How Much Does Medicare Spend on Primary Care? The Fund Supports New Research

April 30, 2019

Program:  Primary Care Investment

How much does Medicare spend on primary care? As more evidence mounts about the benefits of primary care, a growing number of health policy leaders want to know if this investment is being made. New research conducted by the RAND Corporation and published in JAMA Internal Medicine, with support from the Milbank Memorial Fund, analyzes for the first time national and state estimates of primary care spending for the Medicare population.

The study, which focused on Medicare beneficiaries who receive services on a fee-for-service basis (but were not in managed care plans), found that primary care spending ranged from 2.12% using a narrow definition of primary care providers to 4.88% using a broader definition. The findings compare to the roughly 7% rate of spending for commercial populations, which was published in a 2017 Fund report, Standardizing the Measurement of Commercial Health Plan Primary Care Spending.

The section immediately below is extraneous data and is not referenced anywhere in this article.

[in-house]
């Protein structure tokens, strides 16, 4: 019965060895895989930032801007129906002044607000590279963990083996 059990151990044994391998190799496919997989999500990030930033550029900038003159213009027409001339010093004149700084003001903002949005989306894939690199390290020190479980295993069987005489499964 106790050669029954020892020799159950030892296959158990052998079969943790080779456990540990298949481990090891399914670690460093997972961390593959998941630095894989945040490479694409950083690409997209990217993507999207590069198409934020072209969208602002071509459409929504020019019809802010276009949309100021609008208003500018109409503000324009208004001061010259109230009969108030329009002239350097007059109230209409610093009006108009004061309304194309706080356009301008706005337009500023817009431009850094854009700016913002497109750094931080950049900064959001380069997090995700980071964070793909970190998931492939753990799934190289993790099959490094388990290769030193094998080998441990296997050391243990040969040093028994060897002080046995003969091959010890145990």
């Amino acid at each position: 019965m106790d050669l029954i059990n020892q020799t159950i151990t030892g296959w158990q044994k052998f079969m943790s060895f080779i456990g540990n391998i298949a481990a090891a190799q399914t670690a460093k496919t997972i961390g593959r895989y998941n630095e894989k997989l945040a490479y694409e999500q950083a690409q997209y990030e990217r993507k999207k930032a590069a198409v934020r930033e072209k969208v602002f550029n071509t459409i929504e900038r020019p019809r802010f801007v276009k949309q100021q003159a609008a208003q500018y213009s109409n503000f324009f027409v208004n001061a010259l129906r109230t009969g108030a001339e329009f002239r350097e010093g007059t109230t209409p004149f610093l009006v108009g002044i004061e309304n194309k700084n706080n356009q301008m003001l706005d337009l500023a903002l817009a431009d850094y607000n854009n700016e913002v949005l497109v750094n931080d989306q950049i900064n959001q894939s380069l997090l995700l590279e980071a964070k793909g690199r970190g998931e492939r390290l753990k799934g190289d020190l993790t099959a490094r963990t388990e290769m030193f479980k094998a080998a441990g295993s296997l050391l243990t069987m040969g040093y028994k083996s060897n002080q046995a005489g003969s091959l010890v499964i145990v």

The new study also found that primary care spending varies widely by state. “Are Medicare beneficiaries in Wyoming and Montana so different from one another so as to explain half the rate of spending in one compared to the other?” asked Christopher Koller, president of the Fund. He was quoted in a Modern Healthcare article about the new RAND study.

Adds Rachel Block, program officer at the Fund, “We may not know what the ‘right’ number is for primary care, but we know that primary care saves money and lives.  By documenting the relatively small portion of Medicare spending going to primary care and the significant variations among states, this Fund-sponsored research should spur further primary care policy analysis, evaluation, and development, such as the recently announced Primary Care First program by CMS.”